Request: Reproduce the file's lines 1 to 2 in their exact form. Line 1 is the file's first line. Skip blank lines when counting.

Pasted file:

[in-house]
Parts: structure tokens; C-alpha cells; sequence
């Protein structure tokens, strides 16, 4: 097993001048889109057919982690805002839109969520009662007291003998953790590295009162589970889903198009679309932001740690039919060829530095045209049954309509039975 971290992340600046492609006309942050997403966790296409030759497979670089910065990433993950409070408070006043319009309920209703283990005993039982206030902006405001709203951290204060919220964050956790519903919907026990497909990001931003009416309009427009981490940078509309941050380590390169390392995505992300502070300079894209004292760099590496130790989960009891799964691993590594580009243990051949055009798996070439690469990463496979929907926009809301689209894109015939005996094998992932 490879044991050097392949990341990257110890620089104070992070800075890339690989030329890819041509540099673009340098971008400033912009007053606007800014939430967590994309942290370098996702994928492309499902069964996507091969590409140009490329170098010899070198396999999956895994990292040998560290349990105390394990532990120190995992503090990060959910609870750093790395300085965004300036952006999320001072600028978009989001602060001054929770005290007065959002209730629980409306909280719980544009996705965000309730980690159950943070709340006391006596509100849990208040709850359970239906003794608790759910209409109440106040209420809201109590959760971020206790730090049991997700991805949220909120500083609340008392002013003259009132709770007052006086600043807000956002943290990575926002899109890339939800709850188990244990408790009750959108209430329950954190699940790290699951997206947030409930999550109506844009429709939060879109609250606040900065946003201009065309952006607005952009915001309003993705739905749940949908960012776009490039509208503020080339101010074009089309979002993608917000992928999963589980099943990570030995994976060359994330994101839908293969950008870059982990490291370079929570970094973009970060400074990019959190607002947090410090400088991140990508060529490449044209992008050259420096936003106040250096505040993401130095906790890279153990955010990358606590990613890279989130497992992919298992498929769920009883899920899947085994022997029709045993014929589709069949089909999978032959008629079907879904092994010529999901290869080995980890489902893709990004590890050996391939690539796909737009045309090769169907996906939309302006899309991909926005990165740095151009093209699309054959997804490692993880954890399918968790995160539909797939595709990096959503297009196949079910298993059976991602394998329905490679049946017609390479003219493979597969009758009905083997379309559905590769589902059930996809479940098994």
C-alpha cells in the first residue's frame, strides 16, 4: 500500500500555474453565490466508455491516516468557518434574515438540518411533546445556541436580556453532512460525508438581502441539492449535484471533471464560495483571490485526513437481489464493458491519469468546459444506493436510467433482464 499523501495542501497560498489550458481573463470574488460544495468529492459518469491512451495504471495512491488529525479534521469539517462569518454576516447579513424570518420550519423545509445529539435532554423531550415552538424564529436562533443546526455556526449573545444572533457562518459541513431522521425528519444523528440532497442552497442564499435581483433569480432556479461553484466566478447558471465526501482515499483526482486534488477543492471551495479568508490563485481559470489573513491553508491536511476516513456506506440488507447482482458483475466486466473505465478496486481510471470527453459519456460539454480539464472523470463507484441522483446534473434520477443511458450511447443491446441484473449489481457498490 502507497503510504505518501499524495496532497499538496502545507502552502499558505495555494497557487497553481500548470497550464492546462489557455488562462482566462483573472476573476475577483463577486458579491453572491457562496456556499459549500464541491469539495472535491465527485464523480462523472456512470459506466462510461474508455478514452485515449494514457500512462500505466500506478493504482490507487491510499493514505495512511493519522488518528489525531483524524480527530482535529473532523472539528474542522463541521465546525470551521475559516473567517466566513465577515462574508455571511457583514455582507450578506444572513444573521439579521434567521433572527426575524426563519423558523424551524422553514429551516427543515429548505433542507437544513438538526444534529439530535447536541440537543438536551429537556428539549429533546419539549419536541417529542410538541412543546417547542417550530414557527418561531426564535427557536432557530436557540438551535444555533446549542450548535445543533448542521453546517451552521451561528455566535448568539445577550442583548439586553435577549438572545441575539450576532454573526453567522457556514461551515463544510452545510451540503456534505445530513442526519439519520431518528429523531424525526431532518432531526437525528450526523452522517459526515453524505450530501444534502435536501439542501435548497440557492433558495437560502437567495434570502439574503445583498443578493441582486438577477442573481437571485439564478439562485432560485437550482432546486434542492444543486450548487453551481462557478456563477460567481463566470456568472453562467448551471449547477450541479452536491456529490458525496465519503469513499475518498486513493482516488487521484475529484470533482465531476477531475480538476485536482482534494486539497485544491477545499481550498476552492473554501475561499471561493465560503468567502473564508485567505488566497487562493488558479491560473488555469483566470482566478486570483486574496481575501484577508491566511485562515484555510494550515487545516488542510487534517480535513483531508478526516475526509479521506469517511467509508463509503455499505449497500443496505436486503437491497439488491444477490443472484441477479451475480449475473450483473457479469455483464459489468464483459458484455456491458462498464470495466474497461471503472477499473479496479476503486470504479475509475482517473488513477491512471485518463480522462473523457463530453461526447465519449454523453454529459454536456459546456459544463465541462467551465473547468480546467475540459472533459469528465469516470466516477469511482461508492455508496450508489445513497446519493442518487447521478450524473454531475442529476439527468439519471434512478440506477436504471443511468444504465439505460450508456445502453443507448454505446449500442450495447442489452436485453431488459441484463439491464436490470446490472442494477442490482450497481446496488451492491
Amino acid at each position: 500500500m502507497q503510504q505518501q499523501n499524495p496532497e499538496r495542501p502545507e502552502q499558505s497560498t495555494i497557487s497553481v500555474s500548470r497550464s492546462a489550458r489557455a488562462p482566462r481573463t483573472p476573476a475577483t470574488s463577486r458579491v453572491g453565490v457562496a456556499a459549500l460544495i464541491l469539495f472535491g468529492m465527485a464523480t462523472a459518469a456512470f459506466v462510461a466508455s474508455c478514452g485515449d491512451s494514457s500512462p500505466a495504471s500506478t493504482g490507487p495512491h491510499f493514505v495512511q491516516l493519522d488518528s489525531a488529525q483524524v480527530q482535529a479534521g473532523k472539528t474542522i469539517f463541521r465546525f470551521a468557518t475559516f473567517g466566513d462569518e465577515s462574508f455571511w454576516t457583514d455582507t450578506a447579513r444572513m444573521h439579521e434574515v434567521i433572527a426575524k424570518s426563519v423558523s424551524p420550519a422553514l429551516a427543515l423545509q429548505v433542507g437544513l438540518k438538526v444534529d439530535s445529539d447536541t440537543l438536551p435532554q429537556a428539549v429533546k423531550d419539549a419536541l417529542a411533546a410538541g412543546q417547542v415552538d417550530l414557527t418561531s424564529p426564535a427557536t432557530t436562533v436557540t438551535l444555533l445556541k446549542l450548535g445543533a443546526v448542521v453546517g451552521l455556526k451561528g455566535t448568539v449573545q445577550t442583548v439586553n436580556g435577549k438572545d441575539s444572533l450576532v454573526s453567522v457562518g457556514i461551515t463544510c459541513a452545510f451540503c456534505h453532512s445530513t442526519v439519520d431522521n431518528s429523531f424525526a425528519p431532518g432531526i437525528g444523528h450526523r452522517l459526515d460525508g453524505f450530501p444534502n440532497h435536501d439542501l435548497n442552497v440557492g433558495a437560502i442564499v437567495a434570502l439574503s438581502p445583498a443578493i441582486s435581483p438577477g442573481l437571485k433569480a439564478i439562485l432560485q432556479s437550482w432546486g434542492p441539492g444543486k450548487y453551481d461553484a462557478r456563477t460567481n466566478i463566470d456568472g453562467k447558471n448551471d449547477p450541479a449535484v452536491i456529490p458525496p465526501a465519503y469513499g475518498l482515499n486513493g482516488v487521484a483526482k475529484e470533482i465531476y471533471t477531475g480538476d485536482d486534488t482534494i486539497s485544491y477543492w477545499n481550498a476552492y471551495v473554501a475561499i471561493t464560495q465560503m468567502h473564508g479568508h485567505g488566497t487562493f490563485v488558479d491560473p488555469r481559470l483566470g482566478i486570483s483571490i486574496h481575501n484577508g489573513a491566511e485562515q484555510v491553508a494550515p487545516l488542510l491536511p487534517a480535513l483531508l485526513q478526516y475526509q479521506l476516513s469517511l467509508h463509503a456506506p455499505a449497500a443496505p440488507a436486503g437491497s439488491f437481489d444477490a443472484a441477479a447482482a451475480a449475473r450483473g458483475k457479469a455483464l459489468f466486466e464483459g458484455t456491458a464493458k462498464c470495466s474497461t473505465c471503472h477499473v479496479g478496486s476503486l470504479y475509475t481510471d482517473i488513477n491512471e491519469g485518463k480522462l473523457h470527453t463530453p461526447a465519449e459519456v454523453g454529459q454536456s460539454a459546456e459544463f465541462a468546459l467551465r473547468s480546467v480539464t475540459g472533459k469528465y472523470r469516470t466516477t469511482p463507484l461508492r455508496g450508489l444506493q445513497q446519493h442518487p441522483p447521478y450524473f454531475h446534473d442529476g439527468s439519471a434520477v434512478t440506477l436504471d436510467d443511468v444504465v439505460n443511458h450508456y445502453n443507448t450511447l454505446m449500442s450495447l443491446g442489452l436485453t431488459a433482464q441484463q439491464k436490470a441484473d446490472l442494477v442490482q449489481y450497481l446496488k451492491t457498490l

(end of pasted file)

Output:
[in-house]
Parts: structure tokens; C-alpha cells; sequence